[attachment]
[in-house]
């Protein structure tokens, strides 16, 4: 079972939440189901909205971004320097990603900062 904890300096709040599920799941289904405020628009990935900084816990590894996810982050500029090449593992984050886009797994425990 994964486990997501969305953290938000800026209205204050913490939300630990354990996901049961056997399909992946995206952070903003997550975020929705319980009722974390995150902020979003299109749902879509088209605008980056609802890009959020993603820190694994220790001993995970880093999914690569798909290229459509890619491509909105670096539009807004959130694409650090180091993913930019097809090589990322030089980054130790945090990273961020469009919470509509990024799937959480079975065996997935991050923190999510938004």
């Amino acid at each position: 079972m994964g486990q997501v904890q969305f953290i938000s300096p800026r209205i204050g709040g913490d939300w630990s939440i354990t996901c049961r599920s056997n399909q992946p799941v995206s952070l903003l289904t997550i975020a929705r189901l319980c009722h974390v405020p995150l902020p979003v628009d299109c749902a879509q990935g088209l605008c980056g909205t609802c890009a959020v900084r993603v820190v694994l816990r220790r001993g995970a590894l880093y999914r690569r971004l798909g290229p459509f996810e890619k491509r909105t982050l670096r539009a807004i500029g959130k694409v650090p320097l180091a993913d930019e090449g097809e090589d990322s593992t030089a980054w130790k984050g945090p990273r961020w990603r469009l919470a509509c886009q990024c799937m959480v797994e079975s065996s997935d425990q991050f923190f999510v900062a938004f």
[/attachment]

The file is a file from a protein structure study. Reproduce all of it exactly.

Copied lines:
[in-house]
């Protein structure tokens, strides 16, 4: 079972939440189901909205971004320097990603900062 904890300096709040599920799941289904405020628009990935900084816990590894996810982050500029090449593992984050886009797994425990 994964486990997501969305953290938000800026209205204050913490939300630990354990996901049961056997399909992946995206952070903003997550975020929705319980009722974390995150902020979003299109749902879509088209605008980056609802890009959020993603820190694994220790001993995970880093999914690569798909290229459509890619491509909105670096539009807004959130694409650090180091993913930019097809090589990322030089980054130790945090990273961020469009919470509509990024799937959480079975065996997935991050923190999510938004």
């Amino acid at each position: 079972m994964g486990q997501v904890q969305f953290i938000s300096p800026r209205i204050g709040g913490d939300w630990s939440i354990t996901c049961r599920s056997n399909q992946p799941v995206s952070l903003l289904t997550i975020a929705r189901l319980c009722h974390v405020p995150l902020p979003v628009d299109c749902a879509q990935g088209l605008c980056g909205t609802c890009a959020v900084r993603v820190v694994l816990r220790r001993g995970a590894l880093y999914r690569r971004l798909g290229p459509f996810e890619k491509r909105t982050l670096r539009a807004i500029g959130k694409v650090p320097l180091a993913d930019e090449g097809e090589d990322s593992t030089a980054w130790k984050g945090p990273r961020w990603r469009l919470a509509c886009q990024c799937m959480v797994e079975s065996s997935d425990q991050f923190f999510v900062a938004f």